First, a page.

there is work that is required to properly set one of these up. once you got everything figured out and are fluent with the tuning software the level of control you get is insane compared to tuning software for oem ecu's. the standalone's are so universal they can be used on ANYTHING. you turn on the coil and injector drivers you are gonna use, tell them what sensor they will use for feedback, then you tell the ecu at how many teeth on the crank wheel it fires each driver. it is simple math, but the ability to change that is huge. also being able to change breakpoints is incredible. on the corvettes at work i use hptuners. it is a more polished and better looking software, but doesn't allow the kind of control that the aftermarket aem controller gives. here are some screenshots of hptuners
Fwiw diyefi.org is not diy-efi. diy-efi died when the megasquirt folks killed it, and has been dead since.
Originally Posted by OldSpark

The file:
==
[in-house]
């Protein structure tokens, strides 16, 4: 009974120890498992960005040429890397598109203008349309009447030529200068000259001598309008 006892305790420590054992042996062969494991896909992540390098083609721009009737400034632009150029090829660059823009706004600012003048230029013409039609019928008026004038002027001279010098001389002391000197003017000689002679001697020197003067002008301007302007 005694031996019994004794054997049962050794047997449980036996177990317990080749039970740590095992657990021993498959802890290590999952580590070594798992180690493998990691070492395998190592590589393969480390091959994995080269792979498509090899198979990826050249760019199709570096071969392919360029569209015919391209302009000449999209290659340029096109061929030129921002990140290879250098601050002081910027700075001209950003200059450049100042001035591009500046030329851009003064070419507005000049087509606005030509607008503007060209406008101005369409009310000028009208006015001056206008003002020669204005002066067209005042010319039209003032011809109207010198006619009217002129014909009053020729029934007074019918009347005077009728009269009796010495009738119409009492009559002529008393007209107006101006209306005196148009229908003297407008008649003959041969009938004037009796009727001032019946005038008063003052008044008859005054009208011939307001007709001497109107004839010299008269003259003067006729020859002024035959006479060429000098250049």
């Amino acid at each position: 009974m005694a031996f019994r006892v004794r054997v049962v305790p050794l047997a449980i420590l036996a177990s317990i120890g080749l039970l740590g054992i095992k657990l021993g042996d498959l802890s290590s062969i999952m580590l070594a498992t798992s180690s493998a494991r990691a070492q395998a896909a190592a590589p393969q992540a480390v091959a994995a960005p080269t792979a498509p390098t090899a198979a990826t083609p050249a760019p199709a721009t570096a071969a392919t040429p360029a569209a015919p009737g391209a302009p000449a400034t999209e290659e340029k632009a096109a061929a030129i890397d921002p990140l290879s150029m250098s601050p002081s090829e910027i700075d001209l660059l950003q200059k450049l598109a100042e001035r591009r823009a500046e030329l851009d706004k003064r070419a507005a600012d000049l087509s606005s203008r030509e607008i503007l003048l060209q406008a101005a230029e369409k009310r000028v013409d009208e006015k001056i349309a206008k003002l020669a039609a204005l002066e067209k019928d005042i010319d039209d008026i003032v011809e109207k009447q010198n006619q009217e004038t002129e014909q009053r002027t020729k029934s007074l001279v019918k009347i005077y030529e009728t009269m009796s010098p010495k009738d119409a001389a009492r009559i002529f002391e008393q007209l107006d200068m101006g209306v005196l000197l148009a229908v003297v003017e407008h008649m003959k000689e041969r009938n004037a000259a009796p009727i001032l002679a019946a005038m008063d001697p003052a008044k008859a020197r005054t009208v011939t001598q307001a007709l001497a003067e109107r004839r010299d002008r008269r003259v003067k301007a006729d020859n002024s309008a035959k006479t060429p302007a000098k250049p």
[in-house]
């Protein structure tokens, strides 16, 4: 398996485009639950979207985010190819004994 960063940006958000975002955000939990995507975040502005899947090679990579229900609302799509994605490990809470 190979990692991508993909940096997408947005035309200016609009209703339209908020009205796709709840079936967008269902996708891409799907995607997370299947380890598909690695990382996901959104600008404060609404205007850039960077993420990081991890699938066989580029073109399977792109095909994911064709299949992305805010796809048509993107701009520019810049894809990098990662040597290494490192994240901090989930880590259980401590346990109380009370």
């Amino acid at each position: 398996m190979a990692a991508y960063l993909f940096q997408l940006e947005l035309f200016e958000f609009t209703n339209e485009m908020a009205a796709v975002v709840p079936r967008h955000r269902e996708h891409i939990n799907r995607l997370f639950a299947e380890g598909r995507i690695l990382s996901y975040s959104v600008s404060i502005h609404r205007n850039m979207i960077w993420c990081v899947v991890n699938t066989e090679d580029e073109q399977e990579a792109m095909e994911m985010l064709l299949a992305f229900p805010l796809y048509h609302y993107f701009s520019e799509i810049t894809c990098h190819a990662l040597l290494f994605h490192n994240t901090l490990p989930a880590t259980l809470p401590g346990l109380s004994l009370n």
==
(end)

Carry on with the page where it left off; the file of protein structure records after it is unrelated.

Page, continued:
one last thing about my aem setup. the ems-4 logs data at 125 samples/sec. for 88 minutes. and it records on a loop. so anytime theres a problem, you just download the log and look at the last hour and a half of driving, with very nice resolution. this is a good and powerful diagnostic feature that also sets it apart from traditional obd. internal logging at those speeds are leaps and bounds better than looking at freeze frame data from the moment the code was thrown. aemtuner also offers pc based logging, so whenever i am tuning my vehicle(and not in real time), i log with carpc to save on time to download log from ems-4. this integration between ecu and carpc was the main goal of my build. more people should have this.